There are, as it appears to us, certain primary intuitions which cleave to the inmost essence of the human soul, out of which grow its highest trusts in things spiritual and eternal, on grounds which no reasoning can either supply or subvert. These are the points of living contact between the soul and its ever-present Creator—the channels through which, when the divine consciousness is strongly awakened, a religious inspiration is infused into its affections and spiritual faculties. These points of contact with the divine, we believe to be wholly wanting in no mind; but it is the distinction of the prophetic mind, to possess them in peculiar strength and vividness, and to recognise them for what they are, witnesses of direct communion with the Parent Spirit of the Universe. When the influence emanating from them, fills and pervades the mind, we then witness the prophetic spirit in its energy; and it commands and captivates other minds, not by strength of reasoning or a demonstration of outward power, but by the response which it meets from kindred elements equally existing, though less developed, in them. The prophetic element is identical with the religious consciousness; and to the extent that it exists, it must be predicated of all men. He whom we call emphatically a prophet, at once possesses the gift in a very eminent degree, and exercises it with very powerful effect on the spiritual condition of his fellow-men. This prophetic faculty, if we apprehend it rightly, is something very different from intellect, imagination, or practical wisdom. It underlies them all. It is never produced or elaborated. It always pre-exists. It may be found in union with various gradations of mental and moral advancement. It is not wholly incompatible with some intermixture of craft, ferocity, and selfishuess, and with a general dullness of intellectual faculty. But there must always be such an amount of mental development, as meets the practical demands of the sphere in which it is called to act : and from the intimate coalescence that naturally springs up between the religious affections and the moral sentiments, the prophetic character will then assume its highest form and mightiest influence, when the profoundest sense of God co-exists with the purest, gentlest heart, and the most virtuous life. In this perfect union of moral and spiritual elements, both developed in their utmost strength, far more than in mere intellectual superiority, we recognise the pre-eminent distinction of Christ and in the measure that they approach it—of other prophets that have gone before or followed him. We see no evidence from the New Testament-and every other means of judging is denied usthat Christ was intellectually above the general standard of his age and nation. On all points unconnected with the great mission which he came to fulfil, he appears to have entertained the popular beliefs, and even to have shared-a matter not in the least affecting his moral and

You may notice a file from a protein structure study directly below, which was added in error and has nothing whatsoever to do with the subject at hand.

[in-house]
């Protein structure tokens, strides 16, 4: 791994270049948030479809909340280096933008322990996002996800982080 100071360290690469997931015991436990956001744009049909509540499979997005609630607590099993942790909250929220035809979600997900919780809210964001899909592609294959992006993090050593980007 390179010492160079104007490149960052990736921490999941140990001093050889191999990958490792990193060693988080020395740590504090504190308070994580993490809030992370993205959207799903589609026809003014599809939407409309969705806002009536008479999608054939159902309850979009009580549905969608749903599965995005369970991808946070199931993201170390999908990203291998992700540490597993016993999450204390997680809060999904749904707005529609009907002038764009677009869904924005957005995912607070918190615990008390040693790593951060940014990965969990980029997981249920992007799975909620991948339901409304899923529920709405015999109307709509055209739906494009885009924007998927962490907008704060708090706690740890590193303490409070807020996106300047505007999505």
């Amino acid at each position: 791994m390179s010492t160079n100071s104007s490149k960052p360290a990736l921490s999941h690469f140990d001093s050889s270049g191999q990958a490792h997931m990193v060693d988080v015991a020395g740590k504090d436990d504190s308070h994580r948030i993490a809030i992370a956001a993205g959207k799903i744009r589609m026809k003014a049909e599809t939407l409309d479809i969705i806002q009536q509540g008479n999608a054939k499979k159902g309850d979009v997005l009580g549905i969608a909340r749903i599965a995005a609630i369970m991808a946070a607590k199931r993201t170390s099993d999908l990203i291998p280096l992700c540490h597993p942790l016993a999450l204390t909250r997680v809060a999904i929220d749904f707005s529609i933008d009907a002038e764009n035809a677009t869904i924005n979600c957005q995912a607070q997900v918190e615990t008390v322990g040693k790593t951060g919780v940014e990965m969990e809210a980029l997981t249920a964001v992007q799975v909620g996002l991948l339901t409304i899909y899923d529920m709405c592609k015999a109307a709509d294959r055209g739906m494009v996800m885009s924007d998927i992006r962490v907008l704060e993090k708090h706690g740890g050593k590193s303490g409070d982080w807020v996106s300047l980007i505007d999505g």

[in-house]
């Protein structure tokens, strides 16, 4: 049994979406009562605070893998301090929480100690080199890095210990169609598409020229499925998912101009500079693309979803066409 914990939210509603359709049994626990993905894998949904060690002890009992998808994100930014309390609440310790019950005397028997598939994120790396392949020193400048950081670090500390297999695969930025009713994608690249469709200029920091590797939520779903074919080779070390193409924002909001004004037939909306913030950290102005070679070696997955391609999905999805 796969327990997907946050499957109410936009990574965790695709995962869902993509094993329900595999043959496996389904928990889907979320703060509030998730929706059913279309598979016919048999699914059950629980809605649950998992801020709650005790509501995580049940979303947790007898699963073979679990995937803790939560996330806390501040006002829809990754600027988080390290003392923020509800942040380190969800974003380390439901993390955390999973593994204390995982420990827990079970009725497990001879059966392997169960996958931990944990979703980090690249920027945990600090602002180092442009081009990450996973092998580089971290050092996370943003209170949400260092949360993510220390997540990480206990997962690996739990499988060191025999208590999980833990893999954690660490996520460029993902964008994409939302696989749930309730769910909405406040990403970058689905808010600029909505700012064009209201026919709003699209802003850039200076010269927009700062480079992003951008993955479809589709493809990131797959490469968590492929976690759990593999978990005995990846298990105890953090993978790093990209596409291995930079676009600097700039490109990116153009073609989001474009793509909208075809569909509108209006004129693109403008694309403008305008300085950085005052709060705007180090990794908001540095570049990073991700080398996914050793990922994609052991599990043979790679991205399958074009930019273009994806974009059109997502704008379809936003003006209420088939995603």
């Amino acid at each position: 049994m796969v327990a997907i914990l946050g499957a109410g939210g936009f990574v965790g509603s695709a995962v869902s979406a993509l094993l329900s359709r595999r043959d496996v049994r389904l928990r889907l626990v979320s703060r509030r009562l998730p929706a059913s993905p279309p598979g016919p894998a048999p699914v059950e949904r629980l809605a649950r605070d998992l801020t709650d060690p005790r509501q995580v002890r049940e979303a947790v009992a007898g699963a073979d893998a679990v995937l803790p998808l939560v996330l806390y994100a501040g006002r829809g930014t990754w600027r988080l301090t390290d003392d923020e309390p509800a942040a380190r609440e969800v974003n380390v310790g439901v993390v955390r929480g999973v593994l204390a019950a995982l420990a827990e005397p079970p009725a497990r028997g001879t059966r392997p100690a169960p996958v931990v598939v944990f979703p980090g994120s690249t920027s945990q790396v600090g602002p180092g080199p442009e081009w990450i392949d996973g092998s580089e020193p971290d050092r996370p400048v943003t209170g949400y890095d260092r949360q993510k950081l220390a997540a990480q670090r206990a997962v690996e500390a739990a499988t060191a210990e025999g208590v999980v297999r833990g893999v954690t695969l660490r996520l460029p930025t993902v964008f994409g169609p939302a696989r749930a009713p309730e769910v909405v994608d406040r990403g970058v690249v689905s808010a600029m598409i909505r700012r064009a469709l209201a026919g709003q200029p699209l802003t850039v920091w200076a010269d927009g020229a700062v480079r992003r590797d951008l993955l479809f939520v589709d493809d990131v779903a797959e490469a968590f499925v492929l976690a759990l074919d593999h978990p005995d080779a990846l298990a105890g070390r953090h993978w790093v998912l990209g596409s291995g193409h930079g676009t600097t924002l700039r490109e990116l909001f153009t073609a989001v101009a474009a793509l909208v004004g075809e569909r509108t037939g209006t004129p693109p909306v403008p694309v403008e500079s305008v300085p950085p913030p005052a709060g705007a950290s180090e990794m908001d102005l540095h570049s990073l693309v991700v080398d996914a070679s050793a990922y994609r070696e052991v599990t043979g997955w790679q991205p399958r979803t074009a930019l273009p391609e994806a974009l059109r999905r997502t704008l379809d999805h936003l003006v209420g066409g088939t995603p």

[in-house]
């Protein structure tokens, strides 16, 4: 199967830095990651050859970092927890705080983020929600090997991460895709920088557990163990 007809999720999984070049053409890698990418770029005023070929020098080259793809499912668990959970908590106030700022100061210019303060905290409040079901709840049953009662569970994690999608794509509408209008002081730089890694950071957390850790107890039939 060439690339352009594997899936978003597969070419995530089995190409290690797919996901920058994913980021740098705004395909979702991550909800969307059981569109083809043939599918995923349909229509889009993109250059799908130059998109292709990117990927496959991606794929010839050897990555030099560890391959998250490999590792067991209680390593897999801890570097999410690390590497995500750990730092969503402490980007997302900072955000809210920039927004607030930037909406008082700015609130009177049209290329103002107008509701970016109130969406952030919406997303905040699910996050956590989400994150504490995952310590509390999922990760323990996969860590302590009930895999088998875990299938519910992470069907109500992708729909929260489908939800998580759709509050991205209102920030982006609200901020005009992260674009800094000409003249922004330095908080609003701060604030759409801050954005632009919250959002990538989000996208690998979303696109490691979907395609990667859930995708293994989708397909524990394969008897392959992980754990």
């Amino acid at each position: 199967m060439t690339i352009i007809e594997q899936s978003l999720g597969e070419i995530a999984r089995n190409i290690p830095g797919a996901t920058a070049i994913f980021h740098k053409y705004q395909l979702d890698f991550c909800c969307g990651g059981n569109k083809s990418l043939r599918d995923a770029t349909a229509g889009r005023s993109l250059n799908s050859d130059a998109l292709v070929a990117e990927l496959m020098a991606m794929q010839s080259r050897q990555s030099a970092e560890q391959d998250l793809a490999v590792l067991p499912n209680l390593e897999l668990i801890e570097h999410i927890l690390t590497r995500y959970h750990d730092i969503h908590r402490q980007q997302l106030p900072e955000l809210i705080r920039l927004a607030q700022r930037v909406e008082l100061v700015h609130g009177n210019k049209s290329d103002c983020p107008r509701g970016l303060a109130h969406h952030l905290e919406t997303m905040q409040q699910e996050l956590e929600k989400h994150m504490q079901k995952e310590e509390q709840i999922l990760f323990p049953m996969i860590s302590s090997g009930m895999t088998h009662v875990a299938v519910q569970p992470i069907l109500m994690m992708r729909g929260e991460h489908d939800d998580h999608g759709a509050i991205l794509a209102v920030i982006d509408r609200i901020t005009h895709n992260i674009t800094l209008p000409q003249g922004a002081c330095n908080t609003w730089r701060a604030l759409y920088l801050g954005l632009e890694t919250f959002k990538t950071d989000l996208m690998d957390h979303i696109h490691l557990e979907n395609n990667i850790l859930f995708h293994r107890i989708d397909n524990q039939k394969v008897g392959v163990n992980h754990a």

* We do not by this comparison mean to insinuate, that Mr. Greg in our judgment is not a Christian. In his preface, p. ix., he declares emphatically his wish to be considered such ; and we do not see the use of forcing religious minds into an unwilling antagonism to the great communion of faith, by our arbitrary exclusion of them. For ourselves, we rejoice to acknowledge as Christian disciples, as we believe our blessed Lord himself would, all who deeply sympathise with his heavenly spirit, and desire to follow him in working with God to do good.